Alaska Village Corporations
Alaska Native Village Corporations
Alaska native corportations (ANC) were formed when Congress passed the Alaska Native Claims Settlement Act of 1971 in response to a rise in native activism and pressure from oil companies to smooth the path for a trans-Alaska pipeline after oil was discovered in 1968.
The act allotted 40 million acres of land for division among 12 regional native corporations and 220 village corporations. The law was intended to settle longstanding land claims by Alaska natives and provide economic opportunities.
Alaska natives and descendants born before 1971 were allowed to receive 100 shares in their village corporation and regional corporation.
There were originally twelve Alaska regional corporations. In 1975, a 13th corporation formed to represent Alaska natives residing outside the state of Alaska.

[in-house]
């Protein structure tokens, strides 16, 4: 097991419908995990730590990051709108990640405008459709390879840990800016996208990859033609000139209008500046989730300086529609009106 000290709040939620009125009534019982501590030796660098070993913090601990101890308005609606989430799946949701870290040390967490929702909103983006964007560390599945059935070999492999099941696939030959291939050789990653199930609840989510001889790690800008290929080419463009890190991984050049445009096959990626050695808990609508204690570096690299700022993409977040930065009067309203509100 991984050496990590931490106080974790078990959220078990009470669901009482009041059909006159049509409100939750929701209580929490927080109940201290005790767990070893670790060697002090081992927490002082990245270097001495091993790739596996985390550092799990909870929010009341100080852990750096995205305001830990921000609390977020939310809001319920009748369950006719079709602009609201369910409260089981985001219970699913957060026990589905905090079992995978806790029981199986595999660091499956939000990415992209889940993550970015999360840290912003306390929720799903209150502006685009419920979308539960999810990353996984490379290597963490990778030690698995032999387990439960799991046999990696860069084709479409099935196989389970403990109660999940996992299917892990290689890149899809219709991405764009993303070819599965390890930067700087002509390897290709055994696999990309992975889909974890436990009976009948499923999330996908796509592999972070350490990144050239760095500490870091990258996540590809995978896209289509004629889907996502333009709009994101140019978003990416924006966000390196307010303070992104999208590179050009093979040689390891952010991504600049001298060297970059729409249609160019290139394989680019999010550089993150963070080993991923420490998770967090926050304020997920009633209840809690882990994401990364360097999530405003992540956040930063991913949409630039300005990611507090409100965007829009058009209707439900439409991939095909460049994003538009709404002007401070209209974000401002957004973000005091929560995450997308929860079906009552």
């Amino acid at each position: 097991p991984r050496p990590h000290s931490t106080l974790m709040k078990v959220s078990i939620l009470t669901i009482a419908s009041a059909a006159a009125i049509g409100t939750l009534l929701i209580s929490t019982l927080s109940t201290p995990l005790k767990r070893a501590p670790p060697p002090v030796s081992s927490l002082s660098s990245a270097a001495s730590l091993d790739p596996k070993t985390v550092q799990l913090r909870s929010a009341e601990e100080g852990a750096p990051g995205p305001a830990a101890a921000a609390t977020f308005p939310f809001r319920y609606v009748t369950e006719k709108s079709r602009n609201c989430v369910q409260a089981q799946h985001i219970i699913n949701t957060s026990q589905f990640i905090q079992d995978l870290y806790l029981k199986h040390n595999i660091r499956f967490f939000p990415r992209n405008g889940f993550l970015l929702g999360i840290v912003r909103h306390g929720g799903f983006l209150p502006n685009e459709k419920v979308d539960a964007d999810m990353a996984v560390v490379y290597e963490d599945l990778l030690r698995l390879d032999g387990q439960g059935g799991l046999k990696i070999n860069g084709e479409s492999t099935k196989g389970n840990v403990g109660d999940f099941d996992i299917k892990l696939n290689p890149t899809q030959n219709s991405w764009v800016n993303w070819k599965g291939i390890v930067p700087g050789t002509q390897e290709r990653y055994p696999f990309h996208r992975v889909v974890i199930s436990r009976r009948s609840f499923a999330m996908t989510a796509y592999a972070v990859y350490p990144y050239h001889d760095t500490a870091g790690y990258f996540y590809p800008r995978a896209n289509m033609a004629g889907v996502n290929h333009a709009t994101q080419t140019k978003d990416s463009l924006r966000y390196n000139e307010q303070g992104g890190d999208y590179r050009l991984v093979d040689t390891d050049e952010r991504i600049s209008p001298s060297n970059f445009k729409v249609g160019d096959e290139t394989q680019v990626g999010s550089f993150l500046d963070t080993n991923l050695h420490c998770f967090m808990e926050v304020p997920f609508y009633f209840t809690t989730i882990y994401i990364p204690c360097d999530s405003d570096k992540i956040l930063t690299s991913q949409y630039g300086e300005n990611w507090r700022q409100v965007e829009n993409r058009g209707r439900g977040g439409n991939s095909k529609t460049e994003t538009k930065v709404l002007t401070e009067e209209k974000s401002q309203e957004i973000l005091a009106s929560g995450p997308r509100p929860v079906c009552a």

Over the years, some village corporations merged with each other or with their regional corporation. Today there are 198 village corporations, according to the Alaska Division of Banking and Securities.
Akhiok-Kaguyak, Inc. (AKI) was incorporated on June 29, 1979, as a result of the merger of Natives of Akhiok, Inc. and Kaguyak, Inc., both originally incorporated as village corporations under the Alaska Native Claims Settlement Act of 1971.
Akiachak, Limited is a native corporation representing the village of Akiachak. Akiachak is located on the west bank of the Kuskokwim River in the Yukon–Kuskokwim Delta, 18 miles (29 km) northeast of Bethel, Alaska.